A team led by scientists from North Carolina State University has identified and synthesized a material that can be utilized to develop plasmonic devices able to respond to light in the mid-infrared (IR) range, the first time a material has been shown to perform efficiently in response to this light range. The advance could lead to various applications, including in high-speed computers, solar energy optoelectronic devices and biomedical devices such as sensors.

The researchers, whose work on dysprosium-doped cadmium oxide as a gateway material for mid-IR plasmonics was published in Nature Materials [Sachet et al. Nat. Mater. (2015) DOI: 10.1038/nmat4203], used the phenomenon of surface plasmon resonance, where the interface between a conducting and insulating material is illuminated. Given a specific angle, polarization and wavelength of the incoming light, electrons in the conductor begin to oscillate. This creates an intense electric field extending into the insulator.

The wavelength of light that results in the oscillations is dependent on the type of conductive material. Those with a higher density of free electrons (for example, metals) respond to short wavelengths of light, such in the ultraviolet range. Materials with lower electron (for example, conventional semiconductors) respond to long wavelengths of light, such as those in the far-IR. Although plasmonic materials for ultraviolet–visible light and near-IR wavelengths have already been identified, the mid-IR range has remained a challenge, as few systems can achieve sub-wavelength optical confinement with low loss in this range.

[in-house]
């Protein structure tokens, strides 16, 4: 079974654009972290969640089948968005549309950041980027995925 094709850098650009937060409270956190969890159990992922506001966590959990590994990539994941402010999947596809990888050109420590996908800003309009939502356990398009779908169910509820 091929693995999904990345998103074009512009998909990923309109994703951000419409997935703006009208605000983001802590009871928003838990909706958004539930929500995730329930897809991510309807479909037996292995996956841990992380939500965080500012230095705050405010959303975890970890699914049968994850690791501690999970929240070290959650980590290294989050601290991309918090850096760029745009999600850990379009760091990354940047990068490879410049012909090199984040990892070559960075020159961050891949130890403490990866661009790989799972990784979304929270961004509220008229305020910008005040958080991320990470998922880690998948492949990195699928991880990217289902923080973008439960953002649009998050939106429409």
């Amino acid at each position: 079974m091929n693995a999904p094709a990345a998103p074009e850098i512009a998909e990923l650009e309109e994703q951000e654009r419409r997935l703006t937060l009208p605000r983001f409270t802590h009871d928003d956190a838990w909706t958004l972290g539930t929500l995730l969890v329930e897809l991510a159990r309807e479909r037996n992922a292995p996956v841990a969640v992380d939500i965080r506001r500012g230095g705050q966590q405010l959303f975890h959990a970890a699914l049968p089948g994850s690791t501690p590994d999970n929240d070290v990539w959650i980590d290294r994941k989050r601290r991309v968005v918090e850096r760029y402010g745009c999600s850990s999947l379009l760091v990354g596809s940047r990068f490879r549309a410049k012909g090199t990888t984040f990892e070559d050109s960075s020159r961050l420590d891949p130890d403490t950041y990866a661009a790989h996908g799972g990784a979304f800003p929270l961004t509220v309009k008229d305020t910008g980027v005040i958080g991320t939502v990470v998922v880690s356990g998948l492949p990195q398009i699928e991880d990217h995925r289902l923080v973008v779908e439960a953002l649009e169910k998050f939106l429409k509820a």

They doped cadmium oxide with a rare earth element called dysprosium – adding a small amount of dysprosium to cadmium oxide without changing its crystal structure. This has the effect of creating free electrons in the material, and also increasing the mobility of the electrons, making it easier for mid-IR light to induce oscillations in the electrons efficiently. Although when a material is doped, electron mobility tends to decrease, here the team demonstrated the opposite. On a basic level, by removing these defects, electrons scatter less and are more mobile.

There are many useful, practical reasons for identifying materials that exhibit surface plasmon resonance in response to mid-IR light, including their ability to make solar harvesting technology more efficient as IR light would not be squandered. Also, these materials could allow for the development of more sophisticated molecular sensing technology for biomedical applications, and are hoped will lead to faster and more efficient optoelectronic devices.